Forget the culture war, Ann Friedman argues in the latest issue of the American Prospect. Gay rights are a civil-rights issue. And that means the fight can’t wait around for culture to catch up.
The proof came on November 4th. Amidst hosannas from progressives celebrating Barack Obama’s victory, four state ballot initiatives successfully blasted gay rights in California, Florida, Arizona, and Arkansas.
In the wake of those votes, Friedman launches an eloquent call to action:
Culture changes slowly. This is something I've heard a lot in the wake of the passage of California's Proposition 8, which bans same-sex marriage. "History is on our side! Don't worry, the demographic trends are with us!"
I'm sorry, but that's just not good enough. These are the kind of conciliatory comments that go part and parcel with the culture-war frame. Civil-rights era activists knew history was on their side. But their goal was not to make every white American comfortable with the idea of sharing public spaces and power with people of color. It was to guarantee people of color those rights, regardless of where the culture stood. That's the thing about rights. You have to claim them.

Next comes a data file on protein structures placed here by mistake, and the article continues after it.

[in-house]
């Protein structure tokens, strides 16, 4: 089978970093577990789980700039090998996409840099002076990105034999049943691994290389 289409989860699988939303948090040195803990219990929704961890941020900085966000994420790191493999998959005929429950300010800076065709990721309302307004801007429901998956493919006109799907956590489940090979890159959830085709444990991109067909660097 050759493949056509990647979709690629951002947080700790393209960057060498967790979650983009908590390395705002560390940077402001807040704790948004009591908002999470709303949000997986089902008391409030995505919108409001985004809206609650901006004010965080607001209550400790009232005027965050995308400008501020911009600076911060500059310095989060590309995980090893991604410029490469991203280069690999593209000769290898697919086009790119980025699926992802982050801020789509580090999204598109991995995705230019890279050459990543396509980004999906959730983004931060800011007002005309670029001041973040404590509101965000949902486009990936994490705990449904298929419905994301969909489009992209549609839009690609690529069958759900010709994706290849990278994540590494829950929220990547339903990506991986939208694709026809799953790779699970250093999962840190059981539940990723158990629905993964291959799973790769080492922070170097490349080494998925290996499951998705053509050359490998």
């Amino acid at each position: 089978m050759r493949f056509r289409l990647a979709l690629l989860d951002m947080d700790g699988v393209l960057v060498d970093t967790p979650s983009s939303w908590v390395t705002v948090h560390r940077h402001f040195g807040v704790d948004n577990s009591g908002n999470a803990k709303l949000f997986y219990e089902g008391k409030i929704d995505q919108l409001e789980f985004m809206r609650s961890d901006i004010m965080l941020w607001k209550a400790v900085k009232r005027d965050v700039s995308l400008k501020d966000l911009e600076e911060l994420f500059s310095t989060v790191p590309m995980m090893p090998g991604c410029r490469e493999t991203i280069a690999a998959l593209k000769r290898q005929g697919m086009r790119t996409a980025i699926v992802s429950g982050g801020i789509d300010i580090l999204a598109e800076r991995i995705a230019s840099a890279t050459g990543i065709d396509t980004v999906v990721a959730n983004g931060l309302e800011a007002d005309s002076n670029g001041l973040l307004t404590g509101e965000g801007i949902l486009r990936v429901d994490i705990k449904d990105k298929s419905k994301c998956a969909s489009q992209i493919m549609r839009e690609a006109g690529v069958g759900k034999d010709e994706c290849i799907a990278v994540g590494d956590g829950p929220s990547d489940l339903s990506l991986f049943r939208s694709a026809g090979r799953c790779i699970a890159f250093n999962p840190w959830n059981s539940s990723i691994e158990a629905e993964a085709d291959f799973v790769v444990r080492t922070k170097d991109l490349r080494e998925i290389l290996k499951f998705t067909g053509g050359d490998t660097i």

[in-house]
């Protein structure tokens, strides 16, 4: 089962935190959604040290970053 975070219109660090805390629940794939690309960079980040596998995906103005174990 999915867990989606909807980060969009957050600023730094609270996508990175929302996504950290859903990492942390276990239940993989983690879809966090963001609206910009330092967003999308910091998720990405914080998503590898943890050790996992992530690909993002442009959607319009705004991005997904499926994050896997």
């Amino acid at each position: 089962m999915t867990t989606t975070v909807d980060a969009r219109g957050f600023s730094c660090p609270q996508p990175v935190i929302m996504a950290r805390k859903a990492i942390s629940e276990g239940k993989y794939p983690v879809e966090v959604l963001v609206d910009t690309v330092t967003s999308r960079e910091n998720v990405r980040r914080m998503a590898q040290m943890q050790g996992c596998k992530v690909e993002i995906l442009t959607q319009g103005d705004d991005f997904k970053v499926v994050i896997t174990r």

We won't win victories on LGBT rights as long as we see the issue as part of a liberal--versus-conservative war. If we're at war, it's not with conservatives. Our enemy is not James Dobson or Sarah Palin. It is the sadly accepted notion that anti-gay measures are shoo-ins on the ballot, and that same-sex couples just have to sit tight for a decade or two and wait for public opinion to catch up.
A civil-rights frame is not only more proactive -- because it doesn't allow progressives to swaddle themselves in comforting demographic trends -- it is more persuasive. It is also less divisive. The very act of invoking the term "culture war" signals that we think something is controversial, when in fact, equal rights should be the furthest thing from it.